OpticalFlowForHMI/

From ISLAB/CAISR
Title OpticalFlowForHMI/
Summary Implent a high speed, low latency motion estimation technique
Keywords
TimeFrame
References
Prerequisites
Author Joan Salvatella Serra
Supervisor Stefan Karlsson
Level Master
Status Closed

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Project description

This project deals with dense optical flow which is the motion estimated over an entire image plane given video observation. Typically, each pixel position in each frame of the video will be associated with a 2D motion vector, describing the translation of one point in the previous frame into the current. This is distinctly different from sparse flow, where keypoints are first detected (based on their stability and suitability for tracking) who’s position are then tracked. For Human Machine Interfacing (HMI) both kinds of flow are valuable, but often the dense flow approach is overlooked. The main reason is that sparse field methods can be estimated with higher accuracy (due to only using keypoints) and speed (because the number of keypoints are few).

Dense flow field methods (most often based on variational methods in iterative schemes) can achieve high accuracy and stability at the cost of a) high computational cost and b) high lag times (the former can be addressed by adding more computational resources, such as GPUs, while the latter is more difficult to address and is most often over-looked in reported results). For HMI applications, such as gesture recognition, ego-motion estimation of a handheld device etc. it is often more important with the aspects of:

1. stability (no odd explosions of estimations, and smoothness over time),
2. consistency(similar actions provide similar estimations), and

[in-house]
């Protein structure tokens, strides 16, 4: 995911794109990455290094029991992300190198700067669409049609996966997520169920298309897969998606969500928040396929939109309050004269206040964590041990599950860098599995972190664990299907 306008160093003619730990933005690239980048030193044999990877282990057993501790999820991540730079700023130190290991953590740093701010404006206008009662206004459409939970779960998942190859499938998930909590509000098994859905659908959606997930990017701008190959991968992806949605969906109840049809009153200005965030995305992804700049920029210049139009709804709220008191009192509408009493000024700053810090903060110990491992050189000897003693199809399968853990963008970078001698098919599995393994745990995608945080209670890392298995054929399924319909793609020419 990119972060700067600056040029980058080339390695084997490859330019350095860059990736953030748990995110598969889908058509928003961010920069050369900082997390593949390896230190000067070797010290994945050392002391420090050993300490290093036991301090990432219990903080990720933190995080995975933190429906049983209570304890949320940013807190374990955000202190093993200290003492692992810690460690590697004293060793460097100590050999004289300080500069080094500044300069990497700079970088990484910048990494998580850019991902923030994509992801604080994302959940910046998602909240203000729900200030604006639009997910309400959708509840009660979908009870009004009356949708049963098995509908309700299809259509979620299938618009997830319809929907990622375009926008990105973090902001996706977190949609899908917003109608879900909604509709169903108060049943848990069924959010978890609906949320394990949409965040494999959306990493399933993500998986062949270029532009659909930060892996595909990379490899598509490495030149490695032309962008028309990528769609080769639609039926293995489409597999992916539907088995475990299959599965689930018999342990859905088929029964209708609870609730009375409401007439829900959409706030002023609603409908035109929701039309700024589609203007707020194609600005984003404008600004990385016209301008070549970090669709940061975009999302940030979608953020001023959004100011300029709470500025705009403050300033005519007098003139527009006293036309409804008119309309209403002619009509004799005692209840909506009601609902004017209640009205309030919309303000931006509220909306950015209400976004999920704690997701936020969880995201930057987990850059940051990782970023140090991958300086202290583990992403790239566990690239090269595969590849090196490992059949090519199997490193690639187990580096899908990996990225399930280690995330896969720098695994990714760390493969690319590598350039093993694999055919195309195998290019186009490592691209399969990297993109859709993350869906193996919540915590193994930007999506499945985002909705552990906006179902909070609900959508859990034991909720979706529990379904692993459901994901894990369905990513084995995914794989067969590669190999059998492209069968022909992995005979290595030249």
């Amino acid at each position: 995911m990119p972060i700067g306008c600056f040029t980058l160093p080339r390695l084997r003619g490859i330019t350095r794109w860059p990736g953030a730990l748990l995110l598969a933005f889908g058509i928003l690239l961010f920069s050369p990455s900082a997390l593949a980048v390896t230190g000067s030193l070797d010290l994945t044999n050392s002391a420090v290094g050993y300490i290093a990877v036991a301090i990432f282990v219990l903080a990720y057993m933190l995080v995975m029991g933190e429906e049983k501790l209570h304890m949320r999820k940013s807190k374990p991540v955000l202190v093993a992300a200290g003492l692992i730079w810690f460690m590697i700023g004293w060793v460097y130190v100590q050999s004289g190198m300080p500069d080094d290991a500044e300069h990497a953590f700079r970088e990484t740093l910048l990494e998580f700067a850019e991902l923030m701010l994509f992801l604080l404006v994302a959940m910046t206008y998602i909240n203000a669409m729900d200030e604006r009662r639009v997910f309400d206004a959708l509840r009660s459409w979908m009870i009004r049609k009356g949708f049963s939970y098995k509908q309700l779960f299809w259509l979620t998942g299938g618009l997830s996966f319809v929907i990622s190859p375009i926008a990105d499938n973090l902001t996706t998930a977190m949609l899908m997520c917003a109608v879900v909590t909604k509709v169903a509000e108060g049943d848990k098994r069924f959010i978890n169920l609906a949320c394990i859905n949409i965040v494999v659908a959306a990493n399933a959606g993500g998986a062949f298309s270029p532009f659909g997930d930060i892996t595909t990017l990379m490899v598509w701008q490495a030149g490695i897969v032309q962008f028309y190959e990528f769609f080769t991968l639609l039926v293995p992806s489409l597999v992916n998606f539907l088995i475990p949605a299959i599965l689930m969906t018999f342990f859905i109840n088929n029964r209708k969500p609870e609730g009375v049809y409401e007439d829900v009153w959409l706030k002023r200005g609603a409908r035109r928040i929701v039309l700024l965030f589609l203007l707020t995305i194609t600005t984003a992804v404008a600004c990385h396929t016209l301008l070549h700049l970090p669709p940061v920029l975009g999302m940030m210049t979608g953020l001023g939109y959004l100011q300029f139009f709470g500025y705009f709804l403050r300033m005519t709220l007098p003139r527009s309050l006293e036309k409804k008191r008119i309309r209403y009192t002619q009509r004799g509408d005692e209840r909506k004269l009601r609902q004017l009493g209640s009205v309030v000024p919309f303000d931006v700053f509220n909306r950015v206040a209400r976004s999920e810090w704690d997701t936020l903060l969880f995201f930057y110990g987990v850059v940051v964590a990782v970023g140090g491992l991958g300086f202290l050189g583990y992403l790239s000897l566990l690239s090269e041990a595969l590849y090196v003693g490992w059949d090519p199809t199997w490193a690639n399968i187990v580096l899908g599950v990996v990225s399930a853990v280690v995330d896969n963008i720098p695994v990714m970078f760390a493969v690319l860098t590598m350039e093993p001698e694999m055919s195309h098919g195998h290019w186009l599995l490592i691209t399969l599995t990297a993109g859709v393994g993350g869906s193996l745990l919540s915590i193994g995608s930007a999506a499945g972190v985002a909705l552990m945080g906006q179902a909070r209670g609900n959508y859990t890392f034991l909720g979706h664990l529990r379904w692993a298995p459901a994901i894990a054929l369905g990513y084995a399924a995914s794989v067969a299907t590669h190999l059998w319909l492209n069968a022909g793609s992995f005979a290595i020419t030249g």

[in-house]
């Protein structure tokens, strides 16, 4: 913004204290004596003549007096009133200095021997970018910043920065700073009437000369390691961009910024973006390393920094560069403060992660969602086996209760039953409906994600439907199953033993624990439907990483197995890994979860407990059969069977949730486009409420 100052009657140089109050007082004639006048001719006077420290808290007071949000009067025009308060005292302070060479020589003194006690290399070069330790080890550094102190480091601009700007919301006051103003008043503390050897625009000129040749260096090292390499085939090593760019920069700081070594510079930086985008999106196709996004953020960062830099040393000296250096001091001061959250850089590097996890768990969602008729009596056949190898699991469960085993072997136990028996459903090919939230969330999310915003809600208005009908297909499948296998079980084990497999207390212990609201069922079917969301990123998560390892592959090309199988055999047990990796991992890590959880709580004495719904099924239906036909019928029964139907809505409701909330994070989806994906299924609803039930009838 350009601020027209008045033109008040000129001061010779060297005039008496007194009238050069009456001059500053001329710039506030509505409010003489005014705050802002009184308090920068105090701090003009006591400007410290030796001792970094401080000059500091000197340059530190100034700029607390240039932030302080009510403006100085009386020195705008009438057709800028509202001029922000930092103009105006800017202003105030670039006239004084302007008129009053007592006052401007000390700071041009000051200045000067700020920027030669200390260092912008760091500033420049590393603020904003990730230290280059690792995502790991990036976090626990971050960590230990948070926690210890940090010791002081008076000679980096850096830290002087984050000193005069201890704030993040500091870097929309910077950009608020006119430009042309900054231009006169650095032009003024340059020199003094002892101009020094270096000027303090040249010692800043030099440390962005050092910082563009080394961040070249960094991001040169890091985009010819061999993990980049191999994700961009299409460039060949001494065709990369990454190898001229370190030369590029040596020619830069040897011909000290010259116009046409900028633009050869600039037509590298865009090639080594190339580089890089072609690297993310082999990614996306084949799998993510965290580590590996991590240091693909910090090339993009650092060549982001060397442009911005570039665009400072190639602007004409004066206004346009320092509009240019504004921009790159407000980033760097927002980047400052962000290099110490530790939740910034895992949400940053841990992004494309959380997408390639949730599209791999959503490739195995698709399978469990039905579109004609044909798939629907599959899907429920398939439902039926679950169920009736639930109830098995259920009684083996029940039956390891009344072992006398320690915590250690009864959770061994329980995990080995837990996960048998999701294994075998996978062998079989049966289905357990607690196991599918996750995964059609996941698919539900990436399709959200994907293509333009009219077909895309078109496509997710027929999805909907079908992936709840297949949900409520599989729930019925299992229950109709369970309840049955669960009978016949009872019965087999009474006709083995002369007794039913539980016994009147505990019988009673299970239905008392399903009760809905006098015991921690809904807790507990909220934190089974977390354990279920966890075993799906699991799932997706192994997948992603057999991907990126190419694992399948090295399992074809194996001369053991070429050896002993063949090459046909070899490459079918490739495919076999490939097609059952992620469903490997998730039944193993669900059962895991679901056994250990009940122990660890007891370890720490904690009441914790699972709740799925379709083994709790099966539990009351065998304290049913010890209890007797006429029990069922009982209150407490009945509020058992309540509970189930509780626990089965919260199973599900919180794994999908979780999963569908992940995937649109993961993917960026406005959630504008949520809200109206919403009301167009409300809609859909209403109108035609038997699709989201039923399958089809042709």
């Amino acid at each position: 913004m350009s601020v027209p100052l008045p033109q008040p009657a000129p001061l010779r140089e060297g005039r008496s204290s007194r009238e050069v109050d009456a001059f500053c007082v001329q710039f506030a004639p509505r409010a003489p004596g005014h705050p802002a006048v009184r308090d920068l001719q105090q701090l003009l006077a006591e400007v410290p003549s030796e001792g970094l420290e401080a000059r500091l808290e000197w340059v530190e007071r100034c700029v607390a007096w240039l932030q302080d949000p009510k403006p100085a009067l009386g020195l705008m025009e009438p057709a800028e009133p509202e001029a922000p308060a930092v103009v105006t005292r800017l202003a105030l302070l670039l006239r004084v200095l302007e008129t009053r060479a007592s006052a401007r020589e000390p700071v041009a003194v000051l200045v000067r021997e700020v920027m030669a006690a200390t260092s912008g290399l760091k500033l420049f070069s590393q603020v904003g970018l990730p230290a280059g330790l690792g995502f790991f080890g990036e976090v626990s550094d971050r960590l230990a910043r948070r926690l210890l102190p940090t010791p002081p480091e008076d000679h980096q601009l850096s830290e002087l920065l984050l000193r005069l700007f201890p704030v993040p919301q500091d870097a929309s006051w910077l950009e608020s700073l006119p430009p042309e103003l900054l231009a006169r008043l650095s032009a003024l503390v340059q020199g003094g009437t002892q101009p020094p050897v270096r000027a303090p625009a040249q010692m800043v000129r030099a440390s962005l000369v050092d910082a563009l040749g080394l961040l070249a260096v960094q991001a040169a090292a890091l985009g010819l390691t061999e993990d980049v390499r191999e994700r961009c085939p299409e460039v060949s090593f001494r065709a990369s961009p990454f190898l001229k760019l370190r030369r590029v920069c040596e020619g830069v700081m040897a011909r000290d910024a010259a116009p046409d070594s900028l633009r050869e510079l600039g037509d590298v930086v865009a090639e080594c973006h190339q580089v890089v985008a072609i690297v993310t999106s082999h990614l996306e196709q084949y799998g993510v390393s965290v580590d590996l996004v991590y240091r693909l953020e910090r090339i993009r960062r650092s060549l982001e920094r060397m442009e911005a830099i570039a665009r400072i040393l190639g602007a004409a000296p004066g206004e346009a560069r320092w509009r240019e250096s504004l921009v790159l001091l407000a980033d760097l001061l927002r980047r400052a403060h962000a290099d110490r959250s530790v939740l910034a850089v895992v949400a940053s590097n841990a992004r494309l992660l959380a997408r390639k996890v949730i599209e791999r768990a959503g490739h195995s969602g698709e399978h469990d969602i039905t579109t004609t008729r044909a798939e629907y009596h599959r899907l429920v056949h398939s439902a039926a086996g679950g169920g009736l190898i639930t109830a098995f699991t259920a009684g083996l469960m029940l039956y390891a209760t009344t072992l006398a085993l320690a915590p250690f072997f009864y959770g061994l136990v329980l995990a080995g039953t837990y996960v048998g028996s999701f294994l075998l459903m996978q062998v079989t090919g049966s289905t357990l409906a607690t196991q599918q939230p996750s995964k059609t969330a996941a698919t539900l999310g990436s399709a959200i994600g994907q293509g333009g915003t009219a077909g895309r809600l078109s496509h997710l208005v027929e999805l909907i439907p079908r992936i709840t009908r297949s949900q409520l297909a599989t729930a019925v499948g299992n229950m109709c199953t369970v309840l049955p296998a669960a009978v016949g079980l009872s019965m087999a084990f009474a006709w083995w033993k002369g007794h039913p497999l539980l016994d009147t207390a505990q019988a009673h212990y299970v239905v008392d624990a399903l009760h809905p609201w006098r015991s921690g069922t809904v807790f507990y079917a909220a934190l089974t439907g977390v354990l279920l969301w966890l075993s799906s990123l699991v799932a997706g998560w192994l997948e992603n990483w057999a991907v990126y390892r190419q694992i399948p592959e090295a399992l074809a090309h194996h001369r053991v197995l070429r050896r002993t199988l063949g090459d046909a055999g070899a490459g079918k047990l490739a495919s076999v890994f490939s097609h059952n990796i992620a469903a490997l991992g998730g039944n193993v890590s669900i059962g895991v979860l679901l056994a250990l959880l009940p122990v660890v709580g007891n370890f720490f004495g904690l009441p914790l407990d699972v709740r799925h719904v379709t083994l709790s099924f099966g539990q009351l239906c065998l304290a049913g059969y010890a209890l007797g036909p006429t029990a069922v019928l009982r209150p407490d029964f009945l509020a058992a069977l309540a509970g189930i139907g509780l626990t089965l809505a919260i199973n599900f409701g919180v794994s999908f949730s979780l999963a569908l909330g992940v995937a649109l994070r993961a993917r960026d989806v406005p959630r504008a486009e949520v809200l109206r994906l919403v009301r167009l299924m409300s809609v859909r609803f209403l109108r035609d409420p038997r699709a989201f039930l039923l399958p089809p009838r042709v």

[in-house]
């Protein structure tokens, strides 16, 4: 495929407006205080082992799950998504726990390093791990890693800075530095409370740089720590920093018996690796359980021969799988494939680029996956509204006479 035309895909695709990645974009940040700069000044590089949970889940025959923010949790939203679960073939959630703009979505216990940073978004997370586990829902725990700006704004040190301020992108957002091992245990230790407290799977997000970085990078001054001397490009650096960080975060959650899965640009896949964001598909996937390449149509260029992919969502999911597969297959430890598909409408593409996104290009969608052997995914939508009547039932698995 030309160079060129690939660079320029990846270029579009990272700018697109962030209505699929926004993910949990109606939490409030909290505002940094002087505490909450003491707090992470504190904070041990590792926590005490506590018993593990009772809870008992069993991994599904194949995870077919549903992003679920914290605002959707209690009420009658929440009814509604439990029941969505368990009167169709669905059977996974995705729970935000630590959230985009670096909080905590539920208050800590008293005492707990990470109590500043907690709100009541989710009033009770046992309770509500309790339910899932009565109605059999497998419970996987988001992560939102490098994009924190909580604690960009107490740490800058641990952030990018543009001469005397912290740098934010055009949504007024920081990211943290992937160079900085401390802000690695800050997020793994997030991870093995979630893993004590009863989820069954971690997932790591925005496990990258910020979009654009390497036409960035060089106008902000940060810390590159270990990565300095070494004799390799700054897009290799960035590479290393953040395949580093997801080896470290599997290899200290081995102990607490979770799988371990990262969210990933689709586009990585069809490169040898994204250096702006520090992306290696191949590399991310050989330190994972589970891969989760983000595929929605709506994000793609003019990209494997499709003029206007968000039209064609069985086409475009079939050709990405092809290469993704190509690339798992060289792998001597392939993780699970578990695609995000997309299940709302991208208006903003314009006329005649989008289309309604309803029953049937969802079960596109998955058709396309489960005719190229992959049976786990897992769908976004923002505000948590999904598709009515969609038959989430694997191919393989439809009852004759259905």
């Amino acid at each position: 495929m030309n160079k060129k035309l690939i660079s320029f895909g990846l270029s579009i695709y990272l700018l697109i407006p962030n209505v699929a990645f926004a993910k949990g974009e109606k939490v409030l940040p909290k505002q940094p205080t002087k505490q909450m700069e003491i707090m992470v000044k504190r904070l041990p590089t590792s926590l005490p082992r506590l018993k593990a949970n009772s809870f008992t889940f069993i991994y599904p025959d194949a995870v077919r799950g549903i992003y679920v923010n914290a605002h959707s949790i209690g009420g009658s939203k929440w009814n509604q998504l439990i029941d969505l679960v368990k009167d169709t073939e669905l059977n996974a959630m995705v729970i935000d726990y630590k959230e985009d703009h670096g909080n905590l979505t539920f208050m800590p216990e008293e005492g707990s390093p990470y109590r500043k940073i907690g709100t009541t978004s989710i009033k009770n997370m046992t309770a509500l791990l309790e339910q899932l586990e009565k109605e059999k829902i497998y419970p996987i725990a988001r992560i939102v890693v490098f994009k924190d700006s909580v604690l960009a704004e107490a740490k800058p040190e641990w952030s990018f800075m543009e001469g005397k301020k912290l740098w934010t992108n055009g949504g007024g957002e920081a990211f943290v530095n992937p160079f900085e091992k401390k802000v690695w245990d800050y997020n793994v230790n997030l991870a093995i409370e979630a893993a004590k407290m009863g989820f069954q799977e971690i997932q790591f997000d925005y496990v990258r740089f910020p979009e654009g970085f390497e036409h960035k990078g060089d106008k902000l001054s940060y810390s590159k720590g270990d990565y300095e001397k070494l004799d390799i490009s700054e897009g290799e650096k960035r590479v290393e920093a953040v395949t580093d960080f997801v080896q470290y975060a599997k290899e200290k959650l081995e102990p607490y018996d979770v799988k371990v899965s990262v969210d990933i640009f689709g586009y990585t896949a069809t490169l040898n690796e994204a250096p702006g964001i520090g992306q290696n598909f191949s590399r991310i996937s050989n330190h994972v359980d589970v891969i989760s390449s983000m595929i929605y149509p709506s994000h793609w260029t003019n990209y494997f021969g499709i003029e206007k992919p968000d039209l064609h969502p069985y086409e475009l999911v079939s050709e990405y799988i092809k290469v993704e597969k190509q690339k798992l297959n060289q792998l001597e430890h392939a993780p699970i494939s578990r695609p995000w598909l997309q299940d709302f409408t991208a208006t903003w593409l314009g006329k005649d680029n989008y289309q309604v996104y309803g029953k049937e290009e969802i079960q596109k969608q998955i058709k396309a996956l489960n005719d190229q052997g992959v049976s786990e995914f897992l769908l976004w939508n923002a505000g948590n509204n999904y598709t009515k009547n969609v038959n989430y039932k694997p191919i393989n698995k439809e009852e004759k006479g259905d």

3. low lag times(delay in time between receiving a new frame and having a useful motion vector).

(Accuracy is noticeably not part of this list). It is possible to achieve high speed dense field estimations using strictly local algorithms that require no iterative procedures. In order to get stability and consistency, such methods need some form of regularization (which is usually where variational approaches come in). However, one can do a strictly local regularization approach instead, and avoid iterative procedures. The traditional Lucas and Kanade approach to optical flow, for example, can be regularized using a simple tikhinov parameter. However, this introduces a new error that is minimized, and does not answer the question of how to best set the parameter, given the data. Another approach, is to estimate local optical flow by separating the cases of a) distributed image structure, b) no image structure (constant gray values), and c) linear symmetric image structure.

A problem that variational methods usually aim to address, is that of the aperture problem, namely that motion of linear structures cannot be estimated. A local method could effectively estimate two, non-overlapping fields of motion (called henceforth line motions and point motions). The motion of lines is recognized as having one degree of freedom lower than that of full point motions, yet the spatially varying line motion field is stable and consistent, and when adding it to the point motion field, the resulting field can be viewed as a locally regularized Lukas and Kanade approach. However, adding the fields together in this way is reducing the information content, as the separate nature of the fields hold information in itself, useful for higher level tasks in HMI (such as gesture recognition) as well as possibilities for future global regularization (such as phrasing a variational method based on the separate flow fields).

One of the benefits of the recently developed algorithm for point and line flow estimation, is that it is very fast. This project has the main goal of implementing it on a handheld portable device (android smart phone) and as proof of concept, use it as an optical mouse for a connected pc.

Project headlines

1. Implement local PL optical flow on a handheld device.
2. Make use of OpenFrameworks built in functions.
3. Extend OpenFrameworks image acquisition classes to provide optical flow when requested by developer.
4. Useful interface, release as open-source for community.
5. Implement an optical mouse, for use with the PC, as a demo of the newly derived classes.
6. Report and paper writing

Skills in c/c++ , and image analysis/computer vision are required. Prior development skills on handheld devices are desireable.